Music, and the way we consume it, has drastically changed. The specialist radio has become as redundant as a plain t-shirt at a Lady Gaga concert. In the past the music industry (especially pluggers) have used BBC 6music, the station the BBC has announced will close, as the stepping towards the lucrative Radio1 Alist.
But with the abundance of free content, the old way of someone choosing for you may have to stop. Products like Spotify have empowered a new amateur bedroom DJ. Musobloggers are the new arbiter kings with bandwidth, its territory. Their lyrics reign – any song, any time, anywhere, any terms.
Even the Tories have immersed themselves in this new frontier, with the denigrating sound of Eric Pickles inspiring young people to ‘change by conserving’, in-between their daily dose of Killers and Arctic Monkeys.
The Tories have wanted to carve up the BBC for a long time and they may have a point: competing against the BBC is virtually suicide. Their budgets far surpass its nearest competitors; its mandate seems to be like a goldfish – not knowing when to stop, not caring. With its predicable revenue it has become the most powerful cultural institution in Britain – in an age where culture is supposed to be bottom up. 6music’s audience has hit a ceiling; in fact, out of all the BBCs radio audiences, they’re the most likely to want to control and discover music for themselves.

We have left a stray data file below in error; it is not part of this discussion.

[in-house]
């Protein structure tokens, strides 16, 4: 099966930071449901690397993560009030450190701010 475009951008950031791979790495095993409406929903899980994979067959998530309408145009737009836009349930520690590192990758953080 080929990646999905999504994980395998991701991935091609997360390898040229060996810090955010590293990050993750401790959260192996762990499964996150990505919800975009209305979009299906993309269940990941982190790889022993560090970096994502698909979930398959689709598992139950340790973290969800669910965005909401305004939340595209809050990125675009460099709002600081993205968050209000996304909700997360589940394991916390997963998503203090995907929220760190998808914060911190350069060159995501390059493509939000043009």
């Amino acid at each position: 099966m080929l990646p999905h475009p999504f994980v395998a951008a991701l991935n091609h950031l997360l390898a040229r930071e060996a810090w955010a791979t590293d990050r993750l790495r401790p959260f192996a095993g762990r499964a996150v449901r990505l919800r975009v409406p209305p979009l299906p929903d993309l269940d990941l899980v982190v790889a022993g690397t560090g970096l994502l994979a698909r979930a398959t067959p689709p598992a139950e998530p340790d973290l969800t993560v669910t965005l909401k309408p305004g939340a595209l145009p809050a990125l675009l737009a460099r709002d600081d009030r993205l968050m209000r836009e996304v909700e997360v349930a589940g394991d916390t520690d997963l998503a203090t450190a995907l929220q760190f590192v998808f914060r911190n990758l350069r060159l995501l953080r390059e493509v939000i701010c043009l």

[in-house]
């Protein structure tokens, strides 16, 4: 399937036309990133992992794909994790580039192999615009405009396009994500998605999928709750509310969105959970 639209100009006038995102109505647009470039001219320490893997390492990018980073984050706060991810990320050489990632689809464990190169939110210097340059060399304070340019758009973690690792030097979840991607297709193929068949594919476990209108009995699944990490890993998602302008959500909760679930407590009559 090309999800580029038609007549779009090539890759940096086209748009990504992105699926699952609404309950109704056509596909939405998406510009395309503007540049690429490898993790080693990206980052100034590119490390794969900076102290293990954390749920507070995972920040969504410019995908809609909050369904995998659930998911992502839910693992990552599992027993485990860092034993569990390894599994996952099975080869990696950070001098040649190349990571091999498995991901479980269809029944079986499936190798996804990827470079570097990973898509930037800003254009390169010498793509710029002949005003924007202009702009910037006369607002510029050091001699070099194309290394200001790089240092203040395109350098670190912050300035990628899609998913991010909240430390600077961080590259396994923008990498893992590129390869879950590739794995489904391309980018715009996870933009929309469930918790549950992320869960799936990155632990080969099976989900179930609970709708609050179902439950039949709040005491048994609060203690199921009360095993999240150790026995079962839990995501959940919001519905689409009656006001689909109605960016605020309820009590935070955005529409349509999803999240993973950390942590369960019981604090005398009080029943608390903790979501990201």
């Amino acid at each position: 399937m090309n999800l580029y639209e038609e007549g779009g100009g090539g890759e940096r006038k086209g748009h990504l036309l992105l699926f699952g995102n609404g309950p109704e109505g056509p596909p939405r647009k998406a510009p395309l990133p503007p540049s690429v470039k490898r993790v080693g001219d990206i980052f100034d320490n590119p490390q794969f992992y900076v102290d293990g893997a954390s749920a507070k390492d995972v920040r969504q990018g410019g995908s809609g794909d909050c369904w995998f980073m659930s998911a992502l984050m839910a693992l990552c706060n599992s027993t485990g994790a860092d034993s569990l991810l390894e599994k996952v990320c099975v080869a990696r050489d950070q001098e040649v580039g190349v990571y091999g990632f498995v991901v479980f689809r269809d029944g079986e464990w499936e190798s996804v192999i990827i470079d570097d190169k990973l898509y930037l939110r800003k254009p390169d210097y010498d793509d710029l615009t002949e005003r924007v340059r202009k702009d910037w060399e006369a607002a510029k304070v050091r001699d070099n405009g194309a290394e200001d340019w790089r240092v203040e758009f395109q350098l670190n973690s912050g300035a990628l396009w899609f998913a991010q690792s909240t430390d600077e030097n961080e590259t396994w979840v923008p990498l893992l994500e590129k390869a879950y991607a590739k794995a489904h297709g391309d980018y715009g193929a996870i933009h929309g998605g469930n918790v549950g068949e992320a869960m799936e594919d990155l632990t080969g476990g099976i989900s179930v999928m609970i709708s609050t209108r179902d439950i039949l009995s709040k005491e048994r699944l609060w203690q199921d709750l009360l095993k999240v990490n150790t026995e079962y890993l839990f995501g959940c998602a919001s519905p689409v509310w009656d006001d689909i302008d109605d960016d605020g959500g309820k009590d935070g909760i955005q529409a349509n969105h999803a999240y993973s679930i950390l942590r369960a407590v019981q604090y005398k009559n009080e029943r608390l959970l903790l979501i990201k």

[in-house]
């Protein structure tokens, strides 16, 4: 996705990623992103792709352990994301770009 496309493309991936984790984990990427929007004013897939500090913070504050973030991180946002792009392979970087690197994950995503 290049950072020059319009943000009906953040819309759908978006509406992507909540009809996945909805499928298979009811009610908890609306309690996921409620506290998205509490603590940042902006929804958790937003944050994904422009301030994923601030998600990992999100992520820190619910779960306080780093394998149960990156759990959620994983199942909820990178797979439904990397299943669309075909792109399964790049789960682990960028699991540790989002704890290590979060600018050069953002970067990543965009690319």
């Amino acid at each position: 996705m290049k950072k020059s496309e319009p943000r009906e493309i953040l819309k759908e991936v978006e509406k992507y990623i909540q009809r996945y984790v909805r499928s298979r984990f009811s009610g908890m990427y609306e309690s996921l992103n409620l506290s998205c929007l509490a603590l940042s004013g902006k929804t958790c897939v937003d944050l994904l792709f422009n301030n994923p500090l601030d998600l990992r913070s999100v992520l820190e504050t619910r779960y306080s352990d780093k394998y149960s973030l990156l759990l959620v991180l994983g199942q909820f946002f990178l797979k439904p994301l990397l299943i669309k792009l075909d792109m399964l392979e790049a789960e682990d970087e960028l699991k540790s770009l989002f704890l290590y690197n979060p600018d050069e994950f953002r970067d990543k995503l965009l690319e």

However, with advertisement plummeting, and business models (within music) dying faster than Gordon Brown can hit a wall, perhaps, we need to take stock and look at protecting what we’ve got before it’s too late. Niche quality content across the creative industries is under significant threat of getting the axe. Even without the BBC, companies will still have to squeeze every bit of profit out of the airwaves – inevitably streamlining to the most populist demographics.
The BBC does have a choice, and that means keeping 6music. One ultimatum could be to go on creating content under the 6music brand with podcasts cutting costs. All I know is for the BBC change is going to come. But let’s hope this goldfish doesn’t forget who it needs to represent. I for one don’t what to be hearing more of Mr Pickle’s ‘chum-foolery’.
Johnny LeVan-Gilroy is a freelance journalist